1500 specialist letters, meant for referring GPs, found in suburban bin

Hundreds of specialist follow-up letters have been found dumped in the bin of a Sydney apartment block, months after they were supposed to have been delivered to referring GPs.

Disclosing the bungle on Friday, NSW Health said the letters related to the care of some 1500 patients from three public and six private clinics, mainly for attendances in December.

The letters, which included cancer progress reports, have been re-sent to treating doctors, and NSW Health does not believe patients have missed out on urgent care.

"No evidence of a need for immediate clinical intervention or for individual patients to be contacted was found," the department said.

The disclosure comes 10 days after a member of the public stumbled across the junked trove in the inner-west suburb of Ashfield.

The letters were supposed to have been delivered to GPs by Global Transcription Services (GTS), a Sydney-based firm that uses typists to transcribe doctors' dictaphone notes.

NSW Health is yet to confirm when the letters should have been delivered to GPs.

But GTS has attributed the incident to a subcontractor who filled in while a manager was on leave in January, implying the letters should have been received months ago.

The subcontractor in question has since been found to have experienced health issues.

Related News:

NSW Health has ordered the company to cease printing and posting letters pertaining to public hospital patients.

Meanwhile, NSW Minister for Health Brad Hazzard has ordered a review of how public hospitals use external transcription services.

The state’s acting Privacy Commissioner has also been informed.

The letters related to patients from:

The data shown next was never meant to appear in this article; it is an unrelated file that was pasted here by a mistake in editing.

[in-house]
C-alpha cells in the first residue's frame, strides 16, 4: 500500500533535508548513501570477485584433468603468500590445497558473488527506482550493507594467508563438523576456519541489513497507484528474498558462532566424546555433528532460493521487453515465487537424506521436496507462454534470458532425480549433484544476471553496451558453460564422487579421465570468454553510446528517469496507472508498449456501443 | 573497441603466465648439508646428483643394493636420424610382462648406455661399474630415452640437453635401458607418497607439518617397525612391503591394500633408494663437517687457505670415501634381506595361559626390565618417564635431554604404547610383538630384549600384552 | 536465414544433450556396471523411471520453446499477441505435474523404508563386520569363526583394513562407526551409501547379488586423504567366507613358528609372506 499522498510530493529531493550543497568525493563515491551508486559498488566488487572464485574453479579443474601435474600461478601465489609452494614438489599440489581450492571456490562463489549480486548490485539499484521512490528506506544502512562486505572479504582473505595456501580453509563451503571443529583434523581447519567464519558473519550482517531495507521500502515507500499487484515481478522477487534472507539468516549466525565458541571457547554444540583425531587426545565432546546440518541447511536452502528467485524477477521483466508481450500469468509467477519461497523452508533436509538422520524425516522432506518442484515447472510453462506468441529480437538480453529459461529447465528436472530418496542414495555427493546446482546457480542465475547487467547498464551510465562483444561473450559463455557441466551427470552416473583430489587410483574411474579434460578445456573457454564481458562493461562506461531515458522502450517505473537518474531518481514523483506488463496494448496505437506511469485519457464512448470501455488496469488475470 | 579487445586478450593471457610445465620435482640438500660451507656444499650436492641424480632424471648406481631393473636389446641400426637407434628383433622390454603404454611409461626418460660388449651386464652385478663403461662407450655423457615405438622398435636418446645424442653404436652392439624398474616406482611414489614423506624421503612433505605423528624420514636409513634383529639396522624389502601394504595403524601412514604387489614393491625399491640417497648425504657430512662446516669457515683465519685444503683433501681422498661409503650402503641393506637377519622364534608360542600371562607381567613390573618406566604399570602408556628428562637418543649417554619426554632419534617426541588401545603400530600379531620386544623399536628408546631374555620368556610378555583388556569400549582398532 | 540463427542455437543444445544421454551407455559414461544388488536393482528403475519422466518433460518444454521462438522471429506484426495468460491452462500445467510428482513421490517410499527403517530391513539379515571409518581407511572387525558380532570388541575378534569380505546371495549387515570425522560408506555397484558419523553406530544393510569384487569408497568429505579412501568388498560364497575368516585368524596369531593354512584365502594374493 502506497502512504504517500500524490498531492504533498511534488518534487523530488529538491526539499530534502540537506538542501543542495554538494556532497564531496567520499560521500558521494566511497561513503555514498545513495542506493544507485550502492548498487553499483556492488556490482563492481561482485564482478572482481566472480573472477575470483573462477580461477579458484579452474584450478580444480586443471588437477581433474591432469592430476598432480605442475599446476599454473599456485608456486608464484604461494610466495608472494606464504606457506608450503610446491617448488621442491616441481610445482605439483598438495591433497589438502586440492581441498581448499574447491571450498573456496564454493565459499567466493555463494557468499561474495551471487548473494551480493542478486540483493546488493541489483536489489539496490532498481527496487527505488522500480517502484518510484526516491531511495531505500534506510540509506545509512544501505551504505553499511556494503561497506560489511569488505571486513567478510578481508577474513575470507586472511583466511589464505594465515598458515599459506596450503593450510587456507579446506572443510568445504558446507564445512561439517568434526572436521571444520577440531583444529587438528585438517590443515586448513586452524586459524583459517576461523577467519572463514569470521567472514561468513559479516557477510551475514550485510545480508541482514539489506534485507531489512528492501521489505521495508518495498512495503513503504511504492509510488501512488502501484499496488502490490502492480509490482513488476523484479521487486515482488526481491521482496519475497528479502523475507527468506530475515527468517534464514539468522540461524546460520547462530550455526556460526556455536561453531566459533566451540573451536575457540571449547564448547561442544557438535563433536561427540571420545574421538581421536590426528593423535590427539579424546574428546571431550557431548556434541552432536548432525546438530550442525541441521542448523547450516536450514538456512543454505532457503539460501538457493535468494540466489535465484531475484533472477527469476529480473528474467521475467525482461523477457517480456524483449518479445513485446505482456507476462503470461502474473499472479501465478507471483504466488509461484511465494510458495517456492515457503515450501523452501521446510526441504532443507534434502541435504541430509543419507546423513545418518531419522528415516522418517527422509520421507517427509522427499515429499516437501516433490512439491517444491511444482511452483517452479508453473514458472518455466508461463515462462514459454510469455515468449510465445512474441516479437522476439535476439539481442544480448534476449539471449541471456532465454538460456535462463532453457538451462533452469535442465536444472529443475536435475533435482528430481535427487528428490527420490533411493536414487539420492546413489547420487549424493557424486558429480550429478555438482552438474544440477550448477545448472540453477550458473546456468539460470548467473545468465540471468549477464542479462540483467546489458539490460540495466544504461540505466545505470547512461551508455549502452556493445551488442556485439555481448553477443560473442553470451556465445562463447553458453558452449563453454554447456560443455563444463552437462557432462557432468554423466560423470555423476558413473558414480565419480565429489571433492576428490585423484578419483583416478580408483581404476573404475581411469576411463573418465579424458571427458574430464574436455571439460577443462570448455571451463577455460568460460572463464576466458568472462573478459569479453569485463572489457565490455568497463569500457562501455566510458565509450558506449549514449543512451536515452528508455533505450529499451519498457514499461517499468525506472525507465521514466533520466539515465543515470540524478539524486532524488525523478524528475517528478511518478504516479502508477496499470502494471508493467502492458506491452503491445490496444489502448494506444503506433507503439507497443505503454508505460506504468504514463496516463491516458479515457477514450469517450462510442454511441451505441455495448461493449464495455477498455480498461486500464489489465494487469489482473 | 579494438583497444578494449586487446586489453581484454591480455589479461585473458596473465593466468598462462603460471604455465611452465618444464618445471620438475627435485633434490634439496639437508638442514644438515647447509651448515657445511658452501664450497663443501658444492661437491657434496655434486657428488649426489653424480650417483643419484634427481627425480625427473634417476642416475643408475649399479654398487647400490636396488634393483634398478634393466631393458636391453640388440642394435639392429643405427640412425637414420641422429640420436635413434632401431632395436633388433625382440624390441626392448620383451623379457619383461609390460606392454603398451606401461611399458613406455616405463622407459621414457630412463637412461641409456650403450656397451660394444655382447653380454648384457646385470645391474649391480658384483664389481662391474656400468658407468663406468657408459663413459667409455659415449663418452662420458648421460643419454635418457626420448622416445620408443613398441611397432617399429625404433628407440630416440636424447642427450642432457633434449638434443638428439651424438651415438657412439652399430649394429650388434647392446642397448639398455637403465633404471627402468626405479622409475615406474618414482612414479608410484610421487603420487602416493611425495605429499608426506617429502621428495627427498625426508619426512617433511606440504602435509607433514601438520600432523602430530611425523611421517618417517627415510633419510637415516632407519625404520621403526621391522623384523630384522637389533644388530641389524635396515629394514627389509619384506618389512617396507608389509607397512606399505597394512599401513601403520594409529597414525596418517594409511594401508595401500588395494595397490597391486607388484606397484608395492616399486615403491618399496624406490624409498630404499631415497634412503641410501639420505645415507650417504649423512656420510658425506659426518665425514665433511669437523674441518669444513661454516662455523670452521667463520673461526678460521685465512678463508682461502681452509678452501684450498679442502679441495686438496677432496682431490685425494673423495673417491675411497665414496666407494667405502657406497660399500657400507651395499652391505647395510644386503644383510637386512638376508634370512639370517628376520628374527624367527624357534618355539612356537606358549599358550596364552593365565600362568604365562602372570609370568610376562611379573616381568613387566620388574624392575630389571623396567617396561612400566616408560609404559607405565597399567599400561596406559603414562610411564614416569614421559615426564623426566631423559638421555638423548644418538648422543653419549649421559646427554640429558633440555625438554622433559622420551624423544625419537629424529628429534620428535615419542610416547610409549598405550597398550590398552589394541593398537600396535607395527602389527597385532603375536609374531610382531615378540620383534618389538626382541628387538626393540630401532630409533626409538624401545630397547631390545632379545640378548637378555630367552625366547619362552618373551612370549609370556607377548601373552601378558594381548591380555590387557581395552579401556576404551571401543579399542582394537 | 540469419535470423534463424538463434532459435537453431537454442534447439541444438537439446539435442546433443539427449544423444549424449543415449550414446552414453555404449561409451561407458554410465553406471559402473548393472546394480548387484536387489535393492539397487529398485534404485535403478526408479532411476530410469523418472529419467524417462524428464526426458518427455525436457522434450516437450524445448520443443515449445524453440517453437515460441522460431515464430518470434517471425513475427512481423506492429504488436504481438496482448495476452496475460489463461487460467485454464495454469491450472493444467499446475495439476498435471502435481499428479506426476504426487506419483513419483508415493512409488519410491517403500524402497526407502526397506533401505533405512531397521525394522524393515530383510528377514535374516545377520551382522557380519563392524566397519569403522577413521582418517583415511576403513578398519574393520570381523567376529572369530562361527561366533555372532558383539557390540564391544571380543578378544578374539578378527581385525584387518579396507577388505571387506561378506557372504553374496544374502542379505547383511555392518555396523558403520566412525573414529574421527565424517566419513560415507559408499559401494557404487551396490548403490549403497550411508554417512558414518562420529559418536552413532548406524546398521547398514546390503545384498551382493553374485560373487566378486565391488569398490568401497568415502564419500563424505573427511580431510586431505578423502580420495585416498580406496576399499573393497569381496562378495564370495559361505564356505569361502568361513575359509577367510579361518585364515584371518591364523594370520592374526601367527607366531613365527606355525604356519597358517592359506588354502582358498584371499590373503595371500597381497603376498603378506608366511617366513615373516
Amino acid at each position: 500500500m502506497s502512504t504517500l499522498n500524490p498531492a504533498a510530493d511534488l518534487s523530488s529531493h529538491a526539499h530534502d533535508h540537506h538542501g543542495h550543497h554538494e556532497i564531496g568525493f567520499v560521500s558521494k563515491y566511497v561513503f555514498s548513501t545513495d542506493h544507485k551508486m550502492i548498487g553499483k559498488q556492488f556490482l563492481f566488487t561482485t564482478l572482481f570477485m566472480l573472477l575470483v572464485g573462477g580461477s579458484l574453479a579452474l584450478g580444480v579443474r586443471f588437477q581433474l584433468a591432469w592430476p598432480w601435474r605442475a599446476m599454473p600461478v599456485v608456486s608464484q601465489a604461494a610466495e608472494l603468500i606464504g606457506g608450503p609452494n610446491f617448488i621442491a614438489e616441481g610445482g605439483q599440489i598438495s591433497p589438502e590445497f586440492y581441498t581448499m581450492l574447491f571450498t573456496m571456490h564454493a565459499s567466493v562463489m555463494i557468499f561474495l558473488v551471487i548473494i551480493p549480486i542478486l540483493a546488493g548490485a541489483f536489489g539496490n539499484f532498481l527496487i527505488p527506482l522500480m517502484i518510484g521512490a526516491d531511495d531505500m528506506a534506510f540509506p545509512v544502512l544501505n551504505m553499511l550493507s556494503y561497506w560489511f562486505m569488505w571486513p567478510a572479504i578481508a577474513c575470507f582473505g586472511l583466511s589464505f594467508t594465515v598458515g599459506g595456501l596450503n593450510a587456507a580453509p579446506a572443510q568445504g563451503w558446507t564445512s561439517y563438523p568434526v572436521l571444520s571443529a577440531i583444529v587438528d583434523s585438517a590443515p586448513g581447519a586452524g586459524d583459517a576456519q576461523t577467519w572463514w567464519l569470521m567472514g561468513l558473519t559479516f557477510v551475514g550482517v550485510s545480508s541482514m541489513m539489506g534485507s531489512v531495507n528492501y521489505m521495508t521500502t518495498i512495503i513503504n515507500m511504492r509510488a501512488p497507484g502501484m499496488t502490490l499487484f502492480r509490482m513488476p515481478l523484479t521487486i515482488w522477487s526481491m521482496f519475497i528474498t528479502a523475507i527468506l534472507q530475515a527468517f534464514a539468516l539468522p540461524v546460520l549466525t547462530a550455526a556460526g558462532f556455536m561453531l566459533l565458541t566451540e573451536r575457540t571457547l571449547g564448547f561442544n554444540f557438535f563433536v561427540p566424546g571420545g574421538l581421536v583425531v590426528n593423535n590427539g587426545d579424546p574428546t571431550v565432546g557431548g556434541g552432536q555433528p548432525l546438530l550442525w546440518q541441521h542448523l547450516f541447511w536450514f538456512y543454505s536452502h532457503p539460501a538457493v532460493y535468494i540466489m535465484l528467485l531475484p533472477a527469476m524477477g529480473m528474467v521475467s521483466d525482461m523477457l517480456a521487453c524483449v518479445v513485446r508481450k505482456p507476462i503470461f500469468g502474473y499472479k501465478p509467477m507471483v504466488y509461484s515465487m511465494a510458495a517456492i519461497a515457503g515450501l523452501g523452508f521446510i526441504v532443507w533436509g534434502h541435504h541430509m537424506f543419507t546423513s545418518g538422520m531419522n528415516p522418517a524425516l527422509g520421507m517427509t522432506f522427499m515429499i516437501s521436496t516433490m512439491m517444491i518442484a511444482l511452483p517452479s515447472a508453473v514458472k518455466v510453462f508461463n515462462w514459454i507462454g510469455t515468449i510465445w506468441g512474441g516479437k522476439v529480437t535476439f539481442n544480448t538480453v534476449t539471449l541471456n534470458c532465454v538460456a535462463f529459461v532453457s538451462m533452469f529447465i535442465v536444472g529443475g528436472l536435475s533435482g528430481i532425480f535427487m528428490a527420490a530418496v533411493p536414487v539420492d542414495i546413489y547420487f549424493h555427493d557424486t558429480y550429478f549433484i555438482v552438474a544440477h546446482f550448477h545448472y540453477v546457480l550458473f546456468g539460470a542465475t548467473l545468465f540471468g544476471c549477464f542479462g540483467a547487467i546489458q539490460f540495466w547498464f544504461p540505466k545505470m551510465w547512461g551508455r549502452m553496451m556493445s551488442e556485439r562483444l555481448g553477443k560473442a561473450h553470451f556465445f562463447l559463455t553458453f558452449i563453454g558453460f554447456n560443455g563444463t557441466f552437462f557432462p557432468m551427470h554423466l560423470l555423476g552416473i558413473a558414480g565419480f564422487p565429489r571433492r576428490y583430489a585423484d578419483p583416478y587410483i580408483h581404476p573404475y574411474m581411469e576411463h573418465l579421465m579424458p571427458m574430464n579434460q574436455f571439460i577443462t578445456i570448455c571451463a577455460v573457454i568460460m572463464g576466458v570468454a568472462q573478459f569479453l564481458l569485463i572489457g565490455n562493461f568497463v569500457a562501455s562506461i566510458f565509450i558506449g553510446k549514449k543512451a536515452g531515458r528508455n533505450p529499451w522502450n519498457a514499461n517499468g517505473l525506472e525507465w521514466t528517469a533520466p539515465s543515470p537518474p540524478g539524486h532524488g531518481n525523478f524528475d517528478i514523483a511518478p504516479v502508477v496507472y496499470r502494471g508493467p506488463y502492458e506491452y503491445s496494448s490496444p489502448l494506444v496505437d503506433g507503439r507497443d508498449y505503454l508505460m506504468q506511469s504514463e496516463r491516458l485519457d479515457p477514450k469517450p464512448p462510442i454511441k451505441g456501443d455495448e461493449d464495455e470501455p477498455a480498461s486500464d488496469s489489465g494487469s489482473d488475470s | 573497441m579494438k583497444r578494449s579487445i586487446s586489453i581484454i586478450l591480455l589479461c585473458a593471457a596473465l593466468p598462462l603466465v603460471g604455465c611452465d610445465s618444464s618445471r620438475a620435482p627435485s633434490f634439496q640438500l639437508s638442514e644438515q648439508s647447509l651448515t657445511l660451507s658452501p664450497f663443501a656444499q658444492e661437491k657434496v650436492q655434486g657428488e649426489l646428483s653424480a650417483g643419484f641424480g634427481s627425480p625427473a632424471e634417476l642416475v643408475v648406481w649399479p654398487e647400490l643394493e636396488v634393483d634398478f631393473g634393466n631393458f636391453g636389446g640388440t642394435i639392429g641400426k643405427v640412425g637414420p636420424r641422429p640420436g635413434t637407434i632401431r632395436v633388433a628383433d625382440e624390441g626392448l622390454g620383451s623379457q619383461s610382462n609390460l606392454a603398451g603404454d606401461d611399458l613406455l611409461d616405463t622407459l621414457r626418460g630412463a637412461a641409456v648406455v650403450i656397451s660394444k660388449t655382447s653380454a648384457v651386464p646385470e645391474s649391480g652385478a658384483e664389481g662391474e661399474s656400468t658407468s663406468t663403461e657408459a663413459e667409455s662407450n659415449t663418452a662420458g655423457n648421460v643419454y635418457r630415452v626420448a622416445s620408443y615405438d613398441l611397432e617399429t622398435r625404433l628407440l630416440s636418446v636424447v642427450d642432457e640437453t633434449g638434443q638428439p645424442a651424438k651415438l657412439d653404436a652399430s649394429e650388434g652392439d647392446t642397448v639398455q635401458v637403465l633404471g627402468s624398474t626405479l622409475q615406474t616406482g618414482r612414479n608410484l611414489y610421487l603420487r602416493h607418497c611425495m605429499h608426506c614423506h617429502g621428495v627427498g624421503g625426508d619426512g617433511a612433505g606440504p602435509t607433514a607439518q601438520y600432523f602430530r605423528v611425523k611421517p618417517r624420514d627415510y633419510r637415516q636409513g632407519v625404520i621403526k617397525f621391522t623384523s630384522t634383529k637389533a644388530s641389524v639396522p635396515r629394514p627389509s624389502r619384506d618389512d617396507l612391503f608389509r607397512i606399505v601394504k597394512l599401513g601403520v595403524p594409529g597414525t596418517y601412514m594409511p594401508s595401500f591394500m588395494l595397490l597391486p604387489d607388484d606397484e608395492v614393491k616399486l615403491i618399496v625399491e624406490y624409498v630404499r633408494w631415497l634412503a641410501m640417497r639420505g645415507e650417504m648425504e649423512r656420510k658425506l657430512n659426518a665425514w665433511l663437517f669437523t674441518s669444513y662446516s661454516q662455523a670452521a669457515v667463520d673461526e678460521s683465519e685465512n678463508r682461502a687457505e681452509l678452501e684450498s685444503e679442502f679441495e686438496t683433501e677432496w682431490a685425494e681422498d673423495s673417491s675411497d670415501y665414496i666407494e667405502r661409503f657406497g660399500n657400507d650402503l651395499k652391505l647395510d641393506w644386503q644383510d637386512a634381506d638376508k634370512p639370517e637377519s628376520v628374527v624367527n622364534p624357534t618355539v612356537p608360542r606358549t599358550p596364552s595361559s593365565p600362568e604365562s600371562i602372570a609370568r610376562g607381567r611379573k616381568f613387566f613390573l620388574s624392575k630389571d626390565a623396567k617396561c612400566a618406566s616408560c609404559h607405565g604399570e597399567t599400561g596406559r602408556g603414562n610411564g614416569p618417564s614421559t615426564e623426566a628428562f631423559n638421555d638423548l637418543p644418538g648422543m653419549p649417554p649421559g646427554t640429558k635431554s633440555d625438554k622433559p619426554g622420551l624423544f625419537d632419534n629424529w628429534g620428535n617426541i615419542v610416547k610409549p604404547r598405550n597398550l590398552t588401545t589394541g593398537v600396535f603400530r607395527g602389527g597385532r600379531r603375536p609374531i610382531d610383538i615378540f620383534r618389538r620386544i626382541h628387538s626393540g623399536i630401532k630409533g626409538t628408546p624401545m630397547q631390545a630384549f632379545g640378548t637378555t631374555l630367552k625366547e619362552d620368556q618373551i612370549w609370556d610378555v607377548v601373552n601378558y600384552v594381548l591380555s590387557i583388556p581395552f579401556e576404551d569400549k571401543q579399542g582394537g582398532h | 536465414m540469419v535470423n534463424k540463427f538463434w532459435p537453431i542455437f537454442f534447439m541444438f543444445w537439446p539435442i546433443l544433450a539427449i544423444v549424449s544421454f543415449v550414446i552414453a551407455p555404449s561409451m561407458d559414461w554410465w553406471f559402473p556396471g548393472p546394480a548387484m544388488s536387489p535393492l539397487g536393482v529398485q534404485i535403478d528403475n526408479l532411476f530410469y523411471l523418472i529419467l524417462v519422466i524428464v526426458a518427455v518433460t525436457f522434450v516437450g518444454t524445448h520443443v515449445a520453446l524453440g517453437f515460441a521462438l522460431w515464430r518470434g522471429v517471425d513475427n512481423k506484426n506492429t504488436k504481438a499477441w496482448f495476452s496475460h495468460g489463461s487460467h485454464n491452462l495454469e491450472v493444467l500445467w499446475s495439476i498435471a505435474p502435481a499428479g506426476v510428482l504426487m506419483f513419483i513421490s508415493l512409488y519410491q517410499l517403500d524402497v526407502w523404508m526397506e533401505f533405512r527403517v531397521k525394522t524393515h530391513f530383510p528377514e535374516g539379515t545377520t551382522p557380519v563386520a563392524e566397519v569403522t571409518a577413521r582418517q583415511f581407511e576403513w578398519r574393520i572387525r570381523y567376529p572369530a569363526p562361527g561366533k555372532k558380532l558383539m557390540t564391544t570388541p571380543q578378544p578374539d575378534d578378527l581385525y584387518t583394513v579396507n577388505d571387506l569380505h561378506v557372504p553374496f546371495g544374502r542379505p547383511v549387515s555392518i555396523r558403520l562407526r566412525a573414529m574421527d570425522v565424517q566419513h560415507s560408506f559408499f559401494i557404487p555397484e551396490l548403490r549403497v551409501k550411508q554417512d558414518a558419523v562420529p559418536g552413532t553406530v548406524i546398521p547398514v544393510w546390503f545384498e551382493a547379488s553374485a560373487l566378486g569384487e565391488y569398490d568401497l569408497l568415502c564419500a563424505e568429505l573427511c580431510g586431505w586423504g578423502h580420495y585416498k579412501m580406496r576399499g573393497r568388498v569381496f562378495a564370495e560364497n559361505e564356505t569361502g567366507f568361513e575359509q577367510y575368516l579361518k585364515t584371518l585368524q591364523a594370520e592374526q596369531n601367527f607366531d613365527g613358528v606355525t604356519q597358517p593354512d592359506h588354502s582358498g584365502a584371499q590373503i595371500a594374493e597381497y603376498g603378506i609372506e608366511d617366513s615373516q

• Royal North Shore Outpatient clinics
  • Dubbo Hospital Cancer Centre
  • Gosford Hospital Outpatients and Cancer Centre
  • The Northern Cancer Institute
  • Chris O’Brien Lifehouse
  • Sharp Neurology
  • Southside Cancer Care Centre
  • The Woolcock Institute
  • Strathfield Retina Clinic

Timeline

January

  • A subcontractor fills in for a manager at Global Transcription Services and takes responsiblity for processing the correspondence in question.

11 April

  • Letters pertaining to some 1500 patients are found in an apartment block bin by a member of the public.
  • Ashfield police collect the letters.

12 April

  • Staff from Royal North Shore Hospital collect and begin examining the letters.

13 April

  • The letters are referred on to NSW Health when they are found to relate to eight other clinics: two public, six private.
  • NSW Health immediately informs Global Transcription Services that it should cease printing and postal services for any NSW Health entity.

14 April (Good Friday)

  • NSW Health staff and clinicians commence an initial review of the public hospital correspondence. They find "no evidence of a need for immediate clinical intervention or for individual patients to be contacted".
  • They manage to contact three of the six private clinics. Scanned letters are sent to the Chris O'Brien Lifehouse and Sharp Neurology.

17 April

  • NSW Health is informed that the subcontractor employed by Global Transcription Services in January had experienced health issues.

18 April

  • Letters involving public patients are referred to the relevant treating clinicians for review.
  • All remaining private providers are contacted and letters are sent.

20 April

  • All letters have by now been mailed to the clinical addressees to ensure the patients' medical records are complete.

21 April

  • NSW Health issues a public statement about the incident.

More Information:

NSW Health media release